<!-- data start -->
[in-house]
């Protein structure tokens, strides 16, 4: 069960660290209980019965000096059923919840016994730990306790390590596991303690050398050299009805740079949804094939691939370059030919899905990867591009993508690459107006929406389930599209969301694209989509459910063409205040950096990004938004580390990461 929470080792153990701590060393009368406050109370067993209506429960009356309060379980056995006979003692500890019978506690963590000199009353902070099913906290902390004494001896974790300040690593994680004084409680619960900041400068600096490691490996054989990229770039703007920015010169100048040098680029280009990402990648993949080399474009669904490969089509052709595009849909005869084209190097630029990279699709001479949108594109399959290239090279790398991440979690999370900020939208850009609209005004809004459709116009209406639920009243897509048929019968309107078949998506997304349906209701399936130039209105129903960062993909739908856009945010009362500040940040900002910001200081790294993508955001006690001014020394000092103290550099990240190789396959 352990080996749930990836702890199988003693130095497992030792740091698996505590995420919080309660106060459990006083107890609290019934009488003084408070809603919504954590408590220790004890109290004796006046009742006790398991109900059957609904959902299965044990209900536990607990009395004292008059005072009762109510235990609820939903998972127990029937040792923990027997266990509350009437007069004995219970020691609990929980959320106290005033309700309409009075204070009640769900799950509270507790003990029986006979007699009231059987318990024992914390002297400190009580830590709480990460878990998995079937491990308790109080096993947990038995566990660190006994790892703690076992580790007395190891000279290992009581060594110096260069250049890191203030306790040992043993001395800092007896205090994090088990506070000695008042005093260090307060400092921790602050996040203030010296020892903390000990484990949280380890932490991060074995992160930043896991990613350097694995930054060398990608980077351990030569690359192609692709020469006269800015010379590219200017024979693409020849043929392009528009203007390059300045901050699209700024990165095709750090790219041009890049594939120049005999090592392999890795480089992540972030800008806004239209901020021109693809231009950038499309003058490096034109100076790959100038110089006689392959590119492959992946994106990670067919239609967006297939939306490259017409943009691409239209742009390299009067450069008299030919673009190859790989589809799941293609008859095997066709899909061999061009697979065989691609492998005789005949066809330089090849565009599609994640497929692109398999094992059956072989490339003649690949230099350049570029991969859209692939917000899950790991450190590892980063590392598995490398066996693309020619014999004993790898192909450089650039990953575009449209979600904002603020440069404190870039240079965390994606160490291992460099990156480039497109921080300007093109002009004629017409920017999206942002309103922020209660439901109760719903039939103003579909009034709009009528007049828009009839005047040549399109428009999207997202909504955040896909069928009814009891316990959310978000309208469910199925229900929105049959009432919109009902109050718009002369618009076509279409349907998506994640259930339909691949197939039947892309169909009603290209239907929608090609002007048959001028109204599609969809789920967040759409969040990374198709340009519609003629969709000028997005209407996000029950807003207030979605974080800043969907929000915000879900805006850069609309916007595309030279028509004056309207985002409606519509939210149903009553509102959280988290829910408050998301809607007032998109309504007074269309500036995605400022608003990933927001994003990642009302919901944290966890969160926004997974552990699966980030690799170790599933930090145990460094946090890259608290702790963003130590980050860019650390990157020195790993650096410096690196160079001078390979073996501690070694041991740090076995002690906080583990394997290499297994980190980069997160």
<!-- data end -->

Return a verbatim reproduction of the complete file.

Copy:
[in-house]
């Protein structure tokens, strides 16, 4: 069960660290209980019965000096059923919840016994730990306790390590596991303690050398050299009805740079949804094939691939370059030919899905990867591009993508690459107006929406389930599209969301694209989509459910063409205040950096990004938004580390990461 929470080792153990701590060393009368406050109370067993209506429960009356309060379980056995006979003692500890019978506690963590000199009353902070099913906290902390004494001896974790300040690593994680004084409680619960900041400068600096490691490996054989990229770039703007920015010169100048040098680029280009990402990648993949080399474009669904490969089509052709595009849909005869084209190097630029990279699709001479949108594109399959290239090279790398991440979690999370900020939208850009609209005004809004459709116009209406639920009243897509048929019968309107078949998506997304349906209701399936130039209105129903960062993909739908856009945010009362500040940040900002910001200081790294993508955001006690001014020394000092103290550099990240190789396959 352990080996749930990836702890199988003693130095497992030792740091698996505590995420919080309660106060459990006083107890609290019934009488003084408070809603919504954590408590220790004890109290004796006046009742006790398991109900059957609904959902299965044990209900536990607990009395004292008059005072009762109510235990609820939903998972127990029937040792923990027997266990509350009437007069004995219970020691609990929980959320106290005033309700309409009075204070009640769900799950509270507790003990029986006979007699009231059987318990024992914390002297400190009580830590709480990460878990998995079937491990308790109080096993947990038995566990660190006994790892703690076992580790007395190891000279290992009581060594110096260069250049890191203030306790040992043993001395800092007896205090994090088990506070000695008042005093260090307060400092921790602050996040203030010296020892903390000990484990949280380890932490991060074995992160930043896991990613350097694995930054060398990608980077351990030569690359192609692709020469006269800015010379590219200017024979693409020849043929392009528009203007390059300045901050699209700024990165095709750090790219041009890049594939120049005999090592392999890795480089992540972030800008806004239209901020021109693809231009950038499309003058490096034109100076790959100038110089006689392959590119492959992946994106990670067919239609967006297939939306490259017409943009691409239209742009390299009067450069008299030919673009190859790989589809799941293609008859095997066709899909061999061009697979065989691609492998005789005949066809330089090849565009599609994640497929692109398999094992059956072989490339003649690949230099350049570029991969859209692939917000899950790991450190590892980063590392598995490398066996693309020619014999004993790898192909450089650039990953575009449209979600904002603020440069404190870039240079965390994606160490291992460099990156480039497109921080300007093109002009004629017409920017999206942002309103922020209660439901109760719903039939103003579909009034709009009528007049828009009839005047040549399109428009999207997202909504955040896909069928009814009891316990959310978000309208469910199925229900929105049959009432919109009902109050718009002369618009076509279409349907998506994640259930339909691949197939039947892309169909009603290209239907929608090609002007048959001028109204599609969809789920967040759409969040990374198709340009519609003629969709000028997005209407996000029950807003207030979605974080800043969907929000915000879900805006850069609309916007595309030279028509004056309207985002409606519509939210149903009553509102959280988290829910408050998301809607007032998109309504007074269309500036995605400022608003990933927001994003990642009302919901944290966890969160926004997974552990699966980030690799170790599933930090145990460094946090890259608290702790963003130590980050860019650390990157020195790993650096410096690196160079001078390979073996501690070694041991740090076995002690906080583990394997290499297994980190980069997160």